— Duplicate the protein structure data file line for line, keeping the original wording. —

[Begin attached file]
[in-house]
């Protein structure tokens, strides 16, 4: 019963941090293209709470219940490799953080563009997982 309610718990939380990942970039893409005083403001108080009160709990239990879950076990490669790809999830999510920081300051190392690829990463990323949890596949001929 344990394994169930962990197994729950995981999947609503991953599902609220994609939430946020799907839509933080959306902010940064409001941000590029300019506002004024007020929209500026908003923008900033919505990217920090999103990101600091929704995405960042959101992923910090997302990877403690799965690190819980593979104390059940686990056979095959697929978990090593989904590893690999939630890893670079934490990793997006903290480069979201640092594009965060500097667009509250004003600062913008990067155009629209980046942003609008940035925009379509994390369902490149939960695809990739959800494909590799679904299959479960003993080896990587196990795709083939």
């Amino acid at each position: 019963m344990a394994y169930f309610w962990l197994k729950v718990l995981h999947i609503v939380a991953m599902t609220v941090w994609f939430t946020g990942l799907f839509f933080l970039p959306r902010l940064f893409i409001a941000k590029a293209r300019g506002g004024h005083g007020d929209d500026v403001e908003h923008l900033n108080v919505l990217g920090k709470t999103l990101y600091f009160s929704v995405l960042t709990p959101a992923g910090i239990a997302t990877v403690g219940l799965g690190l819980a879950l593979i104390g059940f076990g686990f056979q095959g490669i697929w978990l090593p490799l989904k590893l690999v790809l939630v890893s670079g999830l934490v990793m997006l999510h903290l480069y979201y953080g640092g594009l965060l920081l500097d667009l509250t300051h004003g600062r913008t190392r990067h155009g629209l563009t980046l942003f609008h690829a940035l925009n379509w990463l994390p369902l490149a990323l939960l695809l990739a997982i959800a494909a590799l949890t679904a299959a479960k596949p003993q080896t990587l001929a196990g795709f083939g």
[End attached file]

[in-house]
């Protein structure tokens, strides 16, 4: 019963941090293209709470219940490799953080563009997982 309610718990939380990942970039893409005083403001108080009160709990239990879950076990490669790809999830999510920081300051190392690829990463990323949890596949001929 344990394994169930962990197994729950995981999947609503991953599902609220994609939430946020799907839509933080959306902010940064409001941000590029300019506002004024007020929209500026908003923008900033919505990217920090999103990101600091929704995405960042959101992923910090997302990877403690799965690190819980593979104390059940686990056979095959697929978990090593989904590893690999939630890893670079934490990793997006903290480069979201640092594009965060500097667009509250004003600062913008990067155009629209980046942003609008940035925009379509994390369902490149939960695809990739959800494909590799679904299959479960003993080896990587196990795709083939």
């Amino acid at each position: 019963m344990a394994y169930f309610w962990l197994k729950v718990l995981h999947i609503v939380a991953m599902t609220v941090w994609f939430t946020g990942l799907f839509f933080l970039p959306r902010l940064f893409i409001a941000k590029a293209r300019g506002g004024h005083g007020d929209d500026v403001e908003h923008l900033n108080v919505l990217g920090k709470t999103l990101y600091f009160s929704v995405l960042t709990p959101a992923g910090i239990a997302t990877v403690g219940l799965g690190l819980a879950l593979i104390g059940f076990g686990f056979q095959g490669i697929w978990l090593p490799l989904k590893l690999v790809l939630v890893s670079g999830l934490v990793m997006l999510h903290l480069y979201y953080g640092g594009l965060l920081l500097d667009l509250t300051h004003g600062r913008t190392r990067h155009g629209l563009t980046l942003f609008h690829a940035l925009n379509w990463l994390p369902l490149a990323l939960l695809l990739a997982i959800a494909a590799l949890t679904a299959a479960k596949p003993q080896t990587l001929a196990g795709f083939g």